In the end, I stopped eating out altogether. If I did, I ate non-Chinese cuisine. (I assume eateries serving non-Chinese food don't add MSG to their food.) Now, I cook my own Chinese food at home. Haven't had ANY headaches since then!!!

Kiana S.
Kiana S7 years ago

I try to stay away from MSG. I agree that something that naturally occurs in a food is a lot different than adding a synthetic version to snack foods to get people to buy more. When I was in university I would often eat instant noodles (cheap, tasty emergency food!) that had MSG in the flavouring packets. I never got seriously ill, but I would often feel kind of unwell afterwards (like the day before you come down with a cold). MSG was the only link I could find so I decided to avoid it. Sure, it never landed me in the hospital, but I prefer food that is actively good for me.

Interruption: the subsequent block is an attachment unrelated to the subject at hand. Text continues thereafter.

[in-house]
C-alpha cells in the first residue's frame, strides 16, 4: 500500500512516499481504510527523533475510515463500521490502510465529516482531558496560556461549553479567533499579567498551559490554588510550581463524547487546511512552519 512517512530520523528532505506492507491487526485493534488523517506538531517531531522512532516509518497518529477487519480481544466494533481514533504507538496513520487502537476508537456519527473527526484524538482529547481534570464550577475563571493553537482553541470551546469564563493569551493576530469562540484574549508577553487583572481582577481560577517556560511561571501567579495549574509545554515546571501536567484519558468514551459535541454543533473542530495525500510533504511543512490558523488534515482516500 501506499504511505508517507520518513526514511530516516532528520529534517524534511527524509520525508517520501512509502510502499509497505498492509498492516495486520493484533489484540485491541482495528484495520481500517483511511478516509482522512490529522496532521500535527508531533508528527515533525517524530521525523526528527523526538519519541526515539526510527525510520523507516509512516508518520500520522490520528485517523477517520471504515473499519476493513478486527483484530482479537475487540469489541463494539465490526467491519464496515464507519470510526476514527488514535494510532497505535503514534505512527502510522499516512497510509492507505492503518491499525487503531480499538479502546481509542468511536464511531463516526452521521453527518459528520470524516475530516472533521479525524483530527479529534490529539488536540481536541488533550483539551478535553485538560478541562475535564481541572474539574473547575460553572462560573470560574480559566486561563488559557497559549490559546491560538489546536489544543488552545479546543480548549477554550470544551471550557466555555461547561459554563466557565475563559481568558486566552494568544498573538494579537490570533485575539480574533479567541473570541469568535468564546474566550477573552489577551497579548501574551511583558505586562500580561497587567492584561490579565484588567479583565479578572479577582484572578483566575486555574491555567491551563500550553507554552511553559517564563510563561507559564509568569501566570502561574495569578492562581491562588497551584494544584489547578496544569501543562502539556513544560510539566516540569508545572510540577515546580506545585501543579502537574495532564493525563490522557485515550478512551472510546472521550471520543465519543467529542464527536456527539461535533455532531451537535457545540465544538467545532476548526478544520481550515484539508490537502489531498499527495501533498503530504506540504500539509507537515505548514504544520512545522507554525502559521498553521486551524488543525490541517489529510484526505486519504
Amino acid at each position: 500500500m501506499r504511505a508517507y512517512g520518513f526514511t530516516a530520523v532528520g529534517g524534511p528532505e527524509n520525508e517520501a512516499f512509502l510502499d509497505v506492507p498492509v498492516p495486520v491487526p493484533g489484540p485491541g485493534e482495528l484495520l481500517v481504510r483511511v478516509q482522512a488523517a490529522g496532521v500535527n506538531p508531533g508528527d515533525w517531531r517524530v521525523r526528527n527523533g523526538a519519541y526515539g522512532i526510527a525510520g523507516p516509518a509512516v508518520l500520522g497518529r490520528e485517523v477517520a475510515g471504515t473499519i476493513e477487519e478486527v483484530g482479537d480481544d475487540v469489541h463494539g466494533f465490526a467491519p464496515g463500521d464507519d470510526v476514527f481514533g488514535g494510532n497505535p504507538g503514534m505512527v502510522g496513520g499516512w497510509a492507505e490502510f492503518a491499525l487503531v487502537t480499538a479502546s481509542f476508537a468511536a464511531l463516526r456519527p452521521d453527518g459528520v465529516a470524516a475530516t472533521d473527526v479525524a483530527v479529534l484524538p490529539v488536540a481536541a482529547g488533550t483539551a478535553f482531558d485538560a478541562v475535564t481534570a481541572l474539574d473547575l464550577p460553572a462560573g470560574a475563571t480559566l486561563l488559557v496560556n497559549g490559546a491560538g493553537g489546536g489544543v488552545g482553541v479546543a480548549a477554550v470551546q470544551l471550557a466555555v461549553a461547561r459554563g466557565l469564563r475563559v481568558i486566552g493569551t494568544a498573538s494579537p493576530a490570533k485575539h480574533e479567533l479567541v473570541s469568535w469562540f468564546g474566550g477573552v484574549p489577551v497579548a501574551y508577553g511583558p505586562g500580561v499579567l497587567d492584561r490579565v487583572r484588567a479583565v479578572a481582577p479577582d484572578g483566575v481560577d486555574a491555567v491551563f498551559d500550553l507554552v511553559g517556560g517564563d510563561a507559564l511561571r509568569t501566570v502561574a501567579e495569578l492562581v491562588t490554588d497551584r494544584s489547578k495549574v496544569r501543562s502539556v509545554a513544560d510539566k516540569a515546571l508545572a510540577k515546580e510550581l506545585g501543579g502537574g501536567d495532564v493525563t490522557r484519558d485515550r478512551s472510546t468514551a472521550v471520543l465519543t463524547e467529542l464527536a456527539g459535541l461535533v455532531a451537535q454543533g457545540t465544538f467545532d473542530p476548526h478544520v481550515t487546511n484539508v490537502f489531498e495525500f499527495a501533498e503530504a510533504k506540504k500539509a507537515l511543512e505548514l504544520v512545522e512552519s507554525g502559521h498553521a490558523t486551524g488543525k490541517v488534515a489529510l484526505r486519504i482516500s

Annemarie W.
Annemarie L7 years ago


Cecily Pretty
Cecily P7 years ago

Very interesting!

Lori Lamb
Lori Lamb7 years ago

Marianne, No, I don't trust what comes out of the NIH, it is an agency of the US Dept of Health and Human Services. I trust them as much as the USDA, the FDA and any other gov't run institution. The very agency that brought us toxic fluoride touted as cavity prevention and countless vaccinations laced with thimerosol, aluminum, chicken embryos, monkey fetus's and HPV vaccines that will prove to cause sterility. or This agency is supposed to prevent, detect, diagnose and treat diseases and so far all they have accomplished is to treat diseases. Absolutely nothing is spent to prevent disease, so no the NIH is not a source of sound information to me.